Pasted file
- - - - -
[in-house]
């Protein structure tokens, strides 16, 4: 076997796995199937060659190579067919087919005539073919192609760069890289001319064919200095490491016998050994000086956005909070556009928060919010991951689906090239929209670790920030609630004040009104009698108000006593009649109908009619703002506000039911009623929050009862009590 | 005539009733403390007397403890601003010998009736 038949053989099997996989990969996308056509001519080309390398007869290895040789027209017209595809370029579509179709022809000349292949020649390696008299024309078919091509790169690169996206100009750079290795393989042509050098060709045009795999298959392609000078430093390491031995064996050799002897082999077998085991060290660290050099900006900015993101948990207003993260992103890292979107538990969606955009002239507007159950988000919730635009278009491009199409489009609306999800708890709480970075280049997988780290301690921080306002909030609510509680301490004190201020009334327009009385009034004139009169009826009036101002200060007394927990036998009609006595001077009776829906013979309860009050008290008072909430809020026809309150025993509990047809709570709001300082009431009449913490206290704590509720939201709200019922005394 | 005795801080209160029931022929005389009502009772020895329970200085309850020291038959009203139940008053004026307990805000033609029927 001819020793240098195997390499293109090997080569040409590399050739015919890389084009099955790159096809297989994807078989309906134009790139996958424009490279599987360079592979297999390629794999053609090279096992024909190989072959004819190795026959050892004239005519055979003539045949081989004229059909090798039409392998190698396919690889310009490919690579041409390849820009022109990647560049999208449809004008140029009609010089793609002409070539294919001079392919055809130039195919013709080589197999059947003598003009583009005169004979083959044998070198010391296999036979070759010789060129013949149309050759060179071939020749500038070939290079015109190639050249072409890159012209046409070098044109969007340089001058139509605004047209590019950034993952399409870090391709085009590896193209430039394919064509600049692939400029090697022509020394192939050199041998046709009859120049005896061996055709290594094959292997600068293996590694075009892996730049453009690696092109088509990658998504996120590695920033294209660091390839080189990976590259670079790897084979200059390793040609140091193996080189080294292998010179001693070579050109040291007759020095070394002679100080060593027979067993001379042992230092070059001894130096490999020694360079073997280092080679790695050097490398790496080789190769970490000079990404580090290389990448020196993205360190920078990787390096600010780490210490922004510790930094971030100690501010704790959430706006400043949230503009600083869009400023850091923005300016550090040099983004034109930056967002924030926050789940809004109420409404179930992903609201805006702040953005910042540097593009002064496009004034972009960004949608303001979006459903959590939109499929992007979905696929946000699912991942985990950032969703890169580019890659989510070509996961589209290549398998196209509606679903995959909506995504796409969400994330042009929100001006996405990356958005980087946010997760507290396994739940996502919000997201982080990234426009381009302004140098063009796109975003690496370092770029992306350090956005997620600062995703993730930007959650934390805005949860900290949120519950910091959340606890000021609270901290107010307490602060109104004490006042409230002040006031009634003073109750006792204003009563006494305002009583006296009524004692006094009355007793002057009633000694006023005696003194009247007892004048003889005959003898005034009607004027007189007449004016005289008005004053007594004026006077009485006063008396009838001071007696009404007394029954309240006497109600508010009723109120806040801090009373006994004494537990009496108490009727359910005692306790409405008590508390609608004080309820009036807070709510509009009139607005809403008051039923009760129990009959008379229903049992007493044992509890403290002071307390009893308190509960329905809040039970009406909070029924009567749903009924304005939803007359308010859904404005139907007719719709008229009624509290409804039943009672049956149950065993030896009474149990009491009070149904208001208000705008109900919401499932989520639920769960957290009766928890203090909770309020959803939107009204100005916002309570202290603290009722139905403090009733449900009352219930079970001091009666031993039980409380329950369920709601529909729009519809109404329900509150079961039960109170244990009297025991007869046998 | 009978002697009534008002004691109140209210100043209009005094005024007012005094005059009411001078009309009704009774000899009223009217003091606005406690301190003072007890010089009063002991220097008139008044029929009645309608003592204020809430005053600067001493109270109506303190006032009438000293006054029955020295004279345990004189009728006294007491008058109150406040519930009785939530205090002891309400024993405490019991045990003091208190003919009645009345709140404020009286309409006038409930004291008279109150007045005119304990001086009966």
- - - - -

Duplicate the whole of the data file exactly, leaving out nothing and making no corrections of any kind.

[in-house]
């Protein structure tokens, strides 16, 4: 076997796995199937060659190579067919087919005539073919192609760069890289001319064919200095490491016998050994000086956005909070556009928060919010991951689906090239929209670790920030609630004040009104009698108000006593009649109908009619703002506000039911009623929050009862009590 | 005539009733403390007397403890601003010998009736 038949053989099997996989990969996308056509001519080309390398007869290895040789027209017209595809370029579509179709022809000349292949020649390696008299024309078919091509790169690169996206100009750079290795393989042509050098060709045009795999298959392609000078430093390491031995064996050799002897082999077998085991060290660290050099900006900015993101948990207003993260992103890292979107538990969606955009002239507007159950988000919730635009278009491009199409489009609306999800708890709480970075280049997988780290301690921080306002909030609510509680301490004190201020009334327009009385009034004139009169009826009036101002200060007394927990036998009609006595001077009776829906013979309860009050008290008072909430809020026809309150025993509990047809709570709001300082009431009449913490206290704590509720939201709200019922005394 | 005795801080209160029931022929005389009502009772020895329970200085309850020291038959009203139940008053004026307990805000033609029927 001819020793240098195997390499293109090997080569040409590399050739015919890389084009099955790159096809297989994807078989309906134009790139996958424009490279599987360079592979297999390629794999053609090279096992024909190989072959004819190795026959050892004239005519055979003539045949081989004229059909090798039409392998190698396919690889310009490919690579041409390849820009022109990647560049999208449809004008140029009609010089793609002409070539294919001079392919055809130039195919013709080589197999059947003598003009583009005169004979083959044998070198010391296999036979070759010789060129013949149309050759060179071939020749500038070939290079015109190639050249072409890159012209046409070098044109969007340089001058139509605004047209590019950034993952399409870090391709085009590896193209430039394919064509600049692939400029090697022509020394192939050199041998046709009859120049005896061996055709290594094959292997600068293996590694075009892996730049453009690696092109088509990658998504996120590695920033294209660091390839080189990976590259670079790897084979200059390793040609140091193996080189080294292998010179001693070579050109040291007759020095070394002679100080060593027979067993001379042992230092070059001894130096490999020694360079073997280092080679790695050097490398790496080789190769970490000079990404580090290389990448020196993205360190920078990787390096600010780490210490922004510790930094971030100690501010704790959430706006400043949230503009600083869009400023850091923005300016550090040099983004034109930056967002924030926050789940809004109420409404179930992903609201805006702040953005910042540097593009002064496009004034972009960004949608303001979006459903959590939109499929992007979905696929946000699912991942985990950032969703890169580019890659989510070509996961589209290549398998196209509606679903995959909506995504796409969400994330042009929100001006996405990356958005980087946010997760507290396994739940996502919000997201982080990234426009381009302004140098063009796109975003690496370092770029992306350090956005997620600062995703993730930007959650934390805005949860900290949120519950910091959340606890000021609270901290107010307490602060109104004490006042409230002040006031009634003073109750006792204003009563006494305002009583006296009524004692006094009355007793002057009633000694006023005696003194009247007892004048003889005959003898005034009607004027007189007449004016005289008005004053007594004026006077009485006063008396009838001071007696009404007394029954309240006497109600508010009723109120806040801090009373006994004494537990009496108490009727359910005692306790409405008590508390609608004080309820009036807070709510509009009139607005809403008051039923009760129990009959008379229903049992007493044992509890403290002071307390009893308190509960329905809040039970009406909070029924009567749903009924304005939803007359308010859904404005139907007719719709008229009624509290409804039943009672049956149950065993030896009474149990009491009070149904208001208000705008109900919401499932989520639920769960957290009766928890203090909770309020959803939107009204100005916002309570202290603290009722139905403090009733449900009352219930079970001091009666031993039980409380329950369920709601529909729009519809109404329900509150079961039960109170244990009297025991007869046998 | 009978002697009534008002004691109140209210100043209009005094005024007012005094005059009411001078009309009704009774000899009223009217003091606005406690301190003072007890010089009063002991220097008139008044029929009645309608003592204020809430005053600067001493109270109506303190006032009438000293006054029955020295004279345990004189009728006294007491008058109150406040519930009785939530205090002891309400024993405490019991045990003091208190003919009645009345709140404020009286309409006038409930004291008279109150007045005119304990001086009966």